You can avoid joint issues by making slight changes in your lifestyle.
While thinking about your fitness regime, you often tend to overlook a crucial area- the joints. They primarily guide movement of your body, and it’s important to look after them. Here are 5 ways to take care of your joints:
Maintain a healthy weight
Chartered physiotherapist Laura Jamieson explains that your muscles need to be stronger to facilitate movement, because the impact on your joints increases with your weight. Your muscle-mass percentage needs to be higher than your body-fat percentage to be able to move well.
“For every 0.5kg (1lb) lost, we reduce the weight going through the knee joint at each step by 2kg (4.5lb),” says Sue Baic, a dietician. Osteoarthritis symptoms tend to worsen when excess body fat accumulates around your abdomen and causes inflammation.
The right diet
“Some recent research has suggested that diets high in saturated fat – found in fatty meats and meat products, full-fat dairy, cakes, biscuits, butter and coconut oil – can weaken the cartilage in the knee and hip so that it is more prone to damage and loss of cushioning,” says Baic.
She suggests going for a Mediterranean diet, which has an abundance of healthy elements. In addition to being rich in vitamins and minerals owing to fruits, nuts, wholegrains among others, Mediterranean food has high levels of monosaturated (healthy) fats, found in olive oil. However, to keep up with the necessary amounts of vitamin D required for maintaining bones, it’s advisable to include certain fish in your diet.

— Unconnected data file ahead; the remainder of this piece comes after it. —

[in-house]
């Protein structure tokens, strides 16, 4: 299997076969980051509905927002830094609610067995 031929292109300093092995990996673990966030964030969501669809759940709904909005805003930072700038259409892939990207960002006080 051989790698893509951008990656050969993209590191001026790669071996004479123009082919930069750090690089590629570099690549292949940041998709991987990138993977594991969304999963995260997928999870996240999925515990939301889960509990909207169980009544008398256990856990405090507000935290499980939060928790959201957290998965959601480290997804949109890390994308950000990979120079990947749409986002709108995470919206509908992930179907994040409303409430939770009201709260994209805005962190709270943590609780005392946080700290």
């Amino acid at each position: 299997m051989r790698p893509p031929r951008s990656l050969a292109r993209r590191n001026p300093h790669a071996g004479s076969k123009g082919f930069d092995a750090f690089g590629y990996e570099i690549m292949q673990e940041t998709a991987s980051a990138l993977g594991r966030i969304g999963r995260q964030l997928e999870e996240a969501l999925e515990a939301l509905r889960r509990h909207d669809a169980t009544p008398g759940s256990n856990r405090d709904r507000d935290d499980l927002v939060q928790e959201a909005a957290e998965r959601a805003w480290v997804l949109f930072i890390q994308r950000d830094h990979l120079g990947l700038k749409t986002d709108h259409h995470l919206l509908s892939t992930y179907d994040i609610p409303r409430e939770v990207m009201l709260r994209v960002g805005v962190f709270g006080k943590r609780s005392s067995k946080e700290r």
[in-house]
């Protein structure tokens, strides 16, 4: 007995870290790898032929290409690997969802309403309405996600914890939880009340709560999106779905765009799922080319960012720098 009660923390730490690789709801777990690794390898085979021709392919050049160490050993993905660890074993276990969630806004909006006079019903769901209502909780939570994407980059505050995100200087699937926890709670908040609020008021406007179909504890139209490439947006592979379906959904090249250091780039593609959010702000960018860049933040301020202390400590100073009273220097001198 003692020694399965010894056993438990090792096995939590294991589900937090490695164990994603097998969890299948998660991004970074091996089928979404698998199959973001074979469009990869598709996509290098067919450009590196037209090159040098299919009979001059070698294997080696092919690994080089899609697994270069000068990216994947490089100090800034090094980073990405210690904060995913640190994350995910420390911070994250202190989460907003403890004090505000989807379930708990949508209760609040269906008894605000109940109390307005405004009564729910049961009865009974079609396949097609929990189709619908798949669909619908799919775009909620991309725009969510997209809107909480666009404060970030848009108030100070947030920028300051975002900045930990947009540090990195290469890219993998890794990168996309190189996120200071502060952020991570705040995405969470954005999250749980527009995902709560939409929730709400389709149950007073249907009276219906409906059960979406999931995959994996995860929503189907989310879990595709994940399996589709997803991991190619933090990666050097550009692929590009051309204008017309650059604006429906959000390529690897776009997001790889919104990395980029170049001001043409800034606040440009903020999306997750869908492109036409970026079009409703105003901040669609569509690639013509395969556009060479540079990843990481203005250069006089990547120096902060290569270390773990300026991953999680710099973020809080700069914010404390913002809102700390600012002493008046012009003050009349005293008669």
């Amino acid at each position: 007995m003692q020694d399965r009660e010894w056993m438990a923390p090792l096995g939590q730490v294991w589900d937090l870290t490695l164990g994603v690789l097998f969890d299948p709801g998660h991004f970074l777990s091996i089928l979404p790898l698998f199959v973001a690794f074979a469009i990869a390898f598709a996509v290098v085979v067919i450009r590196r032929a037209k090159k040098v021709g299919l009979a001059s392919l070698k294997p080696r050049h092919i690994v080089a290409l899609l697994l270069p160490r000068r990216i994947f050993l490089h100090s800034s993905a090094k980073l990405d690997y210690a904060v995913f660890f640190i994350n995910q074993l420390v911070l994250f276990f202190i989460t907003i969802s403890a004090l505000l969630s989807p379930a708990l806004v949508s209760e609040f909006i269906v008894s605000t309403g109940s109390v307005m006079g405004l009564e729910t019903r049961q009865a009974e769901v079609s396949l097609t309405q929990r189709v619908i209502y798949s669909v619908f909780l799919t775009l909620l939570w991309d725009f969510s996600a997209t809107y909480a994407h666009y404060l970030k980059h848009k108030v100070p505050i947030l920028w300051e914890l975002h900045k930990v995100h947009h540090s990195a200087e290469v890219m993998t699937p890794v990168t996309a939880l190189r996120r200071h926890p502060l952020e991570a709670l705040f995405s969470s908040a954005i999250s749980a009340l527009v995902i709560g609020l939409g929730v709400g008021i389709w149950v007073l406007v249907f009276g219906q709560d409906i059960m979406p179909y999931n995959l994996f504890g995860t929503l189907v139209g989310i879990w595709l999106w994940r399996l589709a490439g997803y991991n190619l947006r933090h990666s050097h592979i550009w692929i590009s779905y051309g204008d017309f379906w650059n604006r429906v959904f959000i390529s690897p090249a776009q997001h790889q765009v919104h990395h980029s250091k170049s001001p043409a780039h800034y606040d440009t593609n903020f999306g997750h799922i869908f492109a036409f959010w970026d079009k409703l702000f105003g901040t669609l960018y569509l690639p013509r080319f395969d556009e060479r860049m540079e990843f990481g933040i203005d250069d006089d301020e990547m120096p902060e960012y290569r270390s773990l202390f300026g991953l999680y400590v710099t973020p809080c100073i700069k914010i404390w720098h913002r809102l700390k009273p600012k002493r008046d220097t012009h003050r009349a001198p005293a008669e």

“A common misconception is that people think exercise will aggravate joint pain,” says Giles Stafford, a consultant orthopaedic hip surgeon at the Wellington Hospital, part of HCA Healthcare UK.
Stretching is a good way to relieve stiffness. Body weight exercises like lunges, squats, as well as light dumbbell exercises like bicep curls are ideal keep your joints healthy. Building your muscle strength also helps in keeping hip problems at bay.
Keep changing your routine
Including variety in your exercise regime is the way to go. Strength training should include a blend of impact and low-impact cardio. Low impact cardio exercises include walking, cycling, swimming among other interesting options. Yoga can also be effective when combined with other workouts.
However, over-stretching can be dangerous. Stafford says, “It can take the joint past its natural physiological range, which can cause damage to the joint and surrounding structures.”
A good posture is essential
Maintaining a good posture supports your spine and reduces fatigue. Your back is easily one of the most vulnerable areas when it comes to joint pain. Jamieson says, “You want to be very careful of your back particularly: there is no surgery that will replace your discs or spine yet.”
People who have a desk job in particular, need to be careful about sitting in the correct way. Avoid common posture mistakes while standing, lifting goods, or even sleeping to reduce the risk of inviting joint pain.